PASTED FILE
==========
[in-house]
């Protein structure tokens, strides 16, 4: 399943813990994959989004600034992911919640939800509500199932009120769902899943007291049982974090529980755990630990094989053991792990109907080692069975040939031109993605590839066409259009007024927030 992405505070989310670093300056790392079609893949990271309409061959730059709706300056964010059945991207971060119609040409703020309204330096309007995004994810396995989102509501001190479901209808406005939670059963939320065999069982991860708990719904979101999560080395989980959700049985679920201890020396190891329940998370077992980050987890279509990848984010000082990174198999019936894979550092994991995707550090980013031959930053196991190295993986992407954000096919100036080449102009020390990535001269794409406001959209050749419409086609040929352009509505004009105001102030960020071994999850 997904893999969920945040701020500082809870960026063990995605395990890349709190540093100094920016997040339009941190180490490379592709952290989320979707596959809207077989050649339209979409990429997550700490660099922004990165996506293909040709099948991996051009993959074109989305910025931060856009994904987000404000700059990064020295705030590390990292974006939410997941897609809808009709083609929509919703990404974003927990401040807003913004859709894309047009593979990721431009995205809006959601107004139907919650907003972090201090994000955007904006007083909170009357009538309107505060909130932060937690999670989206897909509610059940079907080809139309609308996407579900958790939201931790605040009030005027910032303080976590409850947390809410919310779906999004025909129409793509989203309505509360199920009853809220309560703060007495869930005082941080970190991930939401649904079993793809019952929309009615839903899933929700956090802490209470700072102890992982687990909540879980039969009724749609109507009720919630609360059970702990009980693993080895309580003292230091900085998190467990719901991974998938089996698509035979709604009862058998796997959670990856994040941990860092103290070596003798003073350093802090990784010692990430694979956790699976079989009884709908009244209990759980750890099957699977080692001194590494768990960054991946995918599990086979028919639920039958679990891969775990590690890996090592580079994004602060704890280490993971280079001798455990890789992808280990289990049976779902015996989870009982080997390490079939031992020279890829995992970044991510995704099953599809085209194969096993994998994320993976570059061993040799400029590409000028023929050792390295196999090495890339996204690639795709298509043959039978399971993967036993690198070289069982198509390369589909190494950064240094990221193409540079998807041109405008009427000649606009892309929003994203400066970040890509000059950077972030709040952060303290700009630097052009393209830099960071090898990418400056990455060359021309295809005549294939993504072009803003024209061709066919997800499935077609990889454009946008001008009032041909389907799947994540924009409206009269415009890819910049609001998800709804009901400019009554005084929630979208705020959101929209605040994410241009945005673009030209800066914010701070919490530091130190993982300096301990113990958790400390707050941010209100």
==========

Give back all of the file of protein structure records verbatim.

[in-house]
């Protein structure tokens, strides 16, 4: 399943813990994959989004600034992911919640939800509500199932009120769902899943007291049982974090529980755990630990094989053991792990109907080692069975040939031109993605590839066409259009007024927030 992405505070989310670093300056790392079609893949990271309409061959730059709706300056964010059945991207971060119609040409703020309204330096309007995004994810396995989102509501001190479901209808406005939670059963939320065999069982991860708990719904979101999560080395989980959700049985679920201890020396190891329940998370077992980050987890279509990848984010000082990174198999019936894979550092994991995707550090980013031959930053196991190295993986992407954000096919100036080449102009020390990535001269794409406001959209050749419409086609040929352009509505004009105001102030960020071994999850 997904893999969920945040701020500082809870960026063990995605395990890349709190540093100094920016997040339009941190180490490379592709952290989320979707596959809207077989050649339209979409990429997550700490660099922004990165996506293909040709099948991996051009993959074109989305910025931060856009994904987000404000700059990064020295705030590390990292974006939410997941897609809808009709083609929509919703990404974003927990401040807003913004859709894309047009593979990721431009995205809006959601107004139907919650907003972090201090994000955007904006007083909170009357009538309107505060909130932060937690999670989206897909509610059940079907080809139309609308996407579900958790939201931790605040009030005027910032303080976590409850947390809410919310779906999004025909129409793509989203309505509360199920009853809220309560703060007495869930005082941080970190991930939401649904079993793809019952929309009615839903899933929700956090802490209470700072102890992982687990909540879980039969009724749609109507009720919630609360059970702990009980693993080895309580003292230091900085998190467990719901991974998938089996698509035979709604009862058998796997959670990856994040941990860092103290070596003798003073350093802090990784010692990430694979956790699976079989009884709908009244209990759980750890099957699977080692001194590494768990960054991946995918599990086979028919639920039958679990891969775990590690890996090592580079994004602060704890280490993971280079001798455990890789992808280990289990049976779902015996989870009982080997390490079939031992020279890829995992970044991510995704099953599809085209194969096993994998994320993976570059061993040799400029590409000028023929050792390295196999090495890339996204690639795709298509043959039978399971993967036993690198070289069982198509390369589909190494950064240094990221193409540079998807041109405008009427000649606009892309929003994203400066970040890509000059950077972030709040952060303290700009630097052009393209830099960071090898990418400056990455060359021309295809005549294939993504072009803003024209061709066919997800499935077609990889454009946008001008009032041909389907799947994540924009409206009269415009890819910049609001998800709804009901400019009554005084929630979208705020959101929209605040994410241009945005673009030209800066914010701070919490530091130190993982300096301990113990958790400390707050941010209100």